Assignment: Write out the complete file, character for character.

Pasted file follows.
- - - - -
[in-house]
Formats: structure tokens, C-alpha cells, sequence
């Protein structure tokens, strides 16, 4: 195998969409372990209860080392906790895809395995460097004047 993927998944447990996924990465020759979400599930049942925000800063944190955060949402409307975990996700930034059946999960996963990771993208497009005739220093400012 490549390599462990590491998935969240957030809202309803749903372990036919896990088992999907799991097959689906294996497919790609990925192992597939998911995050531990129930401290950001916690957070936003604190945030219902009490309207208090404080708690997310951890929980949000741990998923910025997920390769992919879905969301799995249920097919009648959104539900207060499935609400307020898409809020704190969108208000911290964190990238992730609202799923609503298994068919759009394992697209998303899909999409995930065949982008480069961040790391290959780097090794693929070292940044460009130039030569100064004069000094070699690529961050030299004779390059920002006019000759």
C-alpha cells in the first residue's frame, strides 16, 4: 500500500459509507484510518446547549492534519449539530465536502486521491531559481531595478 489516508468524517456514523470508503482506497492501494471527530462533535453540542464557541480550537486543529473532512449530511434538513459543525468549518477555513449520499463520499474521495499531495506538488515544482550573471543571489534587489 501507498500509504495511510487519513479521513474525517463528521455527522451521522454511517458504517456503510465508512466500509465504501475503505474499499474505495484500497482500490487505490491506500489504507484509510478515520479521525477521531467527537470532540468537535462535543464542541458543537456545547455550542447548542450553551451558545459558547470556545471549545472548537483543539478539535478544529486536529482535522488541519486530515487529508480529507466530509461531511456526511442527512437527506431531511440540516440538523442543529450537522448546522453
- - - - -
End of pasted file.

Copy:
[in-house]
Formats: structure tokens, C-alpha cells, sequence
């Protein structure tokens, strides 16, 4: 195998969409372990209860080392906790895809395995460097004047 993927998944447990996924990465020759979400599930049942925000800063944190955060949402409307975990996700930034059946999960996963990771993208497009005739220093400012 490549390599462990590491998935969240957030809202309803749903372990036919896990088992999907799991097959689906294996497919790609990925192992597939998911995050531990129930401290950001916690957070936003604190945030219902009490309207208090404080708690997310951890929980949000741990998923910025997920390769992919879905969301799995249920097919009648959104539900207060499935609400307020898409809020704190969108208000911290964190990238992730609202799923609503298994068919759009394992697209998303899909999409995930065949982008480069961040790391290959780097090794693929070292940044460009130039030569100064004069000094070699690529961050030299004779390059920002006019000759």
C-alpha cells in the first residue's frame, strides 16, 4: 500500500459509507484510518446547549492534519449539530465536502486521491531559481531595478 489516508468524517456514523470508503482506497492501494471527530462533535453540542464557541480550537486543529473532512449530511434538513459543525468549518477555513449520499463520499474521495499531495506538488515544482550573471543571489534587489 501507498500509504495511510487519513479521513474525517463528521455527522451521522454511517458504517456503510465508512466500509465504501475503505474499499474505495484500497482500490487505490491506500489504507484509510478515520479521525477521531467527537470532540468537535462535543464542541458543537456545547455550542447548542450553551451558545459558547470556545471549545472548537483543539478539535478544529486536529482535522488541519486530515487529508480529507466530509461531511456526511442527512437527506431531511440540516440538523442543529450537522448546522453